Uzbekistan – Azerbaijan: Shared NationaI Interests and Strategic Goals

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Uzbek Ambassador to Azerbaijan, Mr. Bahkrom Ashrafkhanov, in an exclusive interview for Azeri Observer magazine, speaks about large-scale economic reforms, which opened up new opportunities for business in Uzbekistan, new industrial enterprises in the country and the measures which led to a several fold increase in inbound tourist flow. He also focused on Uzbekistan’s intention to increase transit goods through Azerbaijan and gave details on a promising new joint venture in the automotive industry and growing bilateral trade turnover. Finally, he discusses upcoming bilateral meetings and his first-hand experience of life and work in Azerbaijan.

BY ELENA KOSOLAPOVA
AZERI OBSERVER STAFF WRITER

Question: In recent years, Uzbekistan has paid special attention to creating a favorable business environment for foreign investors. Tell us what benefits and preferences entrepreneurs can count on?

Answer:  First of all, I would like to note that the large-scale reforms, which are underway in Uzbekistan, marked the beginning of a new period in our development – the era of the New Uzbekistan. We have every reason to say that over a historically short period, we have created a completely new atmosphere in various spheres in our country, including the economy. For example, according to the International Monetary Fund and respected rating agencies, Uzbekistan is among the few countries in the world that managed to ensure financial and economic stability, recovery of industrial sectors and economic growth, despite current difficult conditions. The same findings are in the recently published analytical report called Uzbekistan: Soum’er Solstice by the American investment bank J.P. Morgan.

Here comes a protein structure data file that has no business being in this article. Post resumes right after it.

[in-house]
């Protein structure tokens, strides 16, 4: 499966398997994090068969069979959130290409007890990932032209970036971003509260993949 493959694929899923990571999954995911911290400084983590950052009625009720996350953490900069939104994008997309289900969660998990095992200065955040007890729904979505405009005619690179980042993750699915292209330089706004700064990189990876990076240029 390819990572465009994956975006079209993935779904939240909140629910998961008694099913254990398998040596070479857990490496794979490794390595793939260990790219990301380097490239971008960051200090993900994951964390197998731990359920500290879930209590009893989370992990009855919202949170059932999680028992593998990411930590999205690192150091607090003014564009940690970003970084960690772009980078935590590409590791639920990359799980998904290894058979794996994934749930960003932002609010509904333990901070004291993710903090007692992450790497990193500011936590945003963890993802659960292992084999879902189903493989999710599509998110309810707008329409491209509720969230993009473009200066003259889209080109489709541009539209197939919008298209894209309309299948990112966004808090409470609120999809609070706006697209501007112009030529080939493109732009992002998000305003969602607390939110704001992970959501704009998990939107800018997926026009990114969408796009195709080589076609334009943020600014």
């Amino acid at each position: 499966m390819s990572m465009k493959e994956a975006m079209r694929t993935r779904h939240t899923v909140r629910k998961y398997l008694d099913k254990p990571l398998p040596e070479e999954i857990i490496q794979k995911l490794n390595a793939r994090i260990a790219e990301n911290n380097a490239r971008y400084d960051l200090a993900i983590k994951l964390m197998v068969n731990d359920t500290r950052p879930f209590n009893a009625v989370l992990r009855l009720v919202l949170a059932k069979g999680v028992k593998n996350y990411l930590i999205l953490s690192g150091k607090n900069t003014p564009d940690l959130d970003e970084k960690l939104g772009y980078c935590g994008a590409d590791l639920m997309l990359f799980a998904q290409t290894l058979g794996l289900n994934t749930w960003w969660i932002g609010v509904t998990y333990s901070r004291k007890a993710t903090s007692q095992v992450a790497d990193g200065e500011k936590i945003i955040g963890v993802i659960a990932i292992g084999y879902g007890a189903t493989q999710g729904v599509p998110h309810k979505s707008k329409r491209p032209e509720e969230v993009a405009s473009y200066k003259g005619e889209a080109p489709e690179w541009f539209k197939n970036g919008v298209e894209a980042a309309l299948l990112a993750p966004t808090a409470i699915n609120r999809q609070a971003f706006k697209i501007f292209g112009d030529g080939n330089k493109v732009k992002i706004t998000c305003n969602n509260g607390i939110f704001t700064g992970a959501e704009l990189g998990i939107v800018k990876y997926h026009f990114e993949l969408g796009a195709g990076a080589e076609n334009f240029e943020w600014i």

In this regard, I would like to give you some data related to the structural economic reforms and the main macroeconomic indicators in my country. In 2017-2020, the economic growth in Uzbekistan amounted to 18.3% and the GDP reached $60 billion. The foreign trade turnover increased from $24 billion in 2016 to $36 billion at the end of 2020; the industrial production rose by 23.4%. As a result, the share of industry in GDP increased from 19.5% to 27.4% in this period. Thanks to the economic liberalization and simplified customs procedures, our exports increased by 25% to $15.1 billion in 2020 compared to 2016. The positive results of our reforms reflected in various world ratings, created opportunities for the country’s entry into the international financial markets. In particular, this year, foreign investors have bought our state Eurobonds in the amount of $635 million and 2.5 trillion sums, Uzbek Ipoteka Bank’s corporate bonds totaling 785 billion sums and UzАuto Motors Joint Stock Company’s bonds worth $300 million. We have managed to significantly enhance investors’ confidence in our economy. 2.1 times increase in the volume of investments, including a 3 times increase in foreign investments over a short period of time, proves that. Over the past three years, we have implemented reforms in our tax system: some taxes were cancelled, the turnover tax has been abolished, and the value added tax rate has been cut from 20% to 15%. In 2017-2020, the total capital of our banks increased by 5.7 times, or $5 billion. We have passed structural changes in the electric power industry, oil and gas industry and utilities, and taken important steps to create a competitive environment in these spheres. Moreover, a number of infrastructure projects have been carried out: thousands of kilometers of roads, power lines and gas supply lines have been built and repaired. We also consistently develop our public transport sector. In particular, two new underground metro stations and a 12-kilometer-long overground metro line have been commissioned in Tashkent.